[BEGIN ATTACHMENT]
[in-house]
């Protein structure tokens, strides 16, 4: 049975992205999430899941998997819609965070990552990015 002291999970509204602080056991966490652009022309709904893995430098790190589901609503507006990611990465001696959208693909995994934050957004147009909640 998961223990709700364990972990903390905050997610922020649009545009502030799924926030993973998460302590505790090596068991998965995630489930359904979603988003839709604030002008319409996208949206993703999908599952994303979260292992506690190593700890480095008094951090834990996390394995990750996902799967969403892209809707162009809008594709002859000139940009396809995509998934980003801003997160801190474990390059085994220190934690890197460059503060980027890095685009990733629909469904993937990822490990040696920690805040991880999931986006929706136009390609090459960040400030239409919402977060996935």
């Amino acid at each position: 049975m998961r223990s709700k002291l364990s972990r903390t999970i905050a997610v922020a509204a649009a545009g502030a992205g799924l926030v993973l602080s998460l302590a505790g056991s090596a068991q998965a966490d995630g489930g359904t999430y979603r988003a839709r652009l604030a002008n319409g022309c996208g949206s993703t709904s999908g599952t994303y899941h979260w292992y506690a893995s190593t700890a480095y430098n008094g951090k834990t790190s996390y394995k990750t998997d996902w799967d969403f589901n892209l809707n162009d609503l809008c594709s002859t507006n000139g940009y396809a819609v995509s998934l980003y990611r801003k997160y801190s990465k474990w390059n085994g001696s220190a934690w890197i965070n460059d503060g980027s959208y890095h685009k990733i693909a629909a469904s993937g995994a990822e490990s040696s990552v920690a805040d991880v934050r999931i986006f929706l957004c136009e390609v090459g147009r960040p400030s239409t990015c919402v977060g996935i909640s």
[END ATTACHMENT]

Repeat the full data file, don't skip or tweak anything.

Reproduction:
[in-house]
């Protein structure tokens, strides 16, 4: 049975992205999430899941998997819609965070990552990015 002291999970509204602080056991966490652009022309709904893995430098790190589901609503507006990611990465001696959208693909995994934050957004147009909640 998961223990709700364990972990903390905050997610922020649009545009502030799924926030993973998460302590505790090596068991998965995630489930359904979603988003839709604030002008319409996208949206993703999908599952994303979260292992506690190593700890480095008094951090834990996390394995990750996902799967969403892209809707162009809008594709002859000139940009396809995509998934980003801003997160801190474990390059085994220190934690890197460059503060980027890095685009990733629909469904993937990822490990040696920690805040991880999931986006929706136009390609090459960040400030239409919402977060996935």
């Amino acid at each position: 049975m998961r223990s709700k002291l364990s972990r903390t999970i905050a997610v922020a509204a649009a545009g502030a992205g799924l926030v993973l602080s998460l302590a505790g056991s090596a068991q998965a966490d995630g489930g359904t999430y979603r988003a839709r652009l604030a002008n319409g022309c996208g949206s993703t709904s999908g599952t994303y899941h979260w292992y506690a893995s190593t700890a480095y430098n008094g951090k834990t790190s996390y394995k990750t998997d996902w799967d969403f589901n892209l809707n162009d609503l809008c594709s002859t507006n000139g940009y396809a819609v995509s998934l980003y990611r801003k997160y801190s990465k474990w390059n085994g001696s220190a934690w890197i965070n460059d503060g980027s959208y890095h685009k990733i693909a629909a469904s993937g995994a990822e490990s040696s990552v920690a805040d991880v934050r999931i986006f929706l957004c136009e390609v090459g147009r960040p400030s239409t990015c919402v977060g996935i909640s």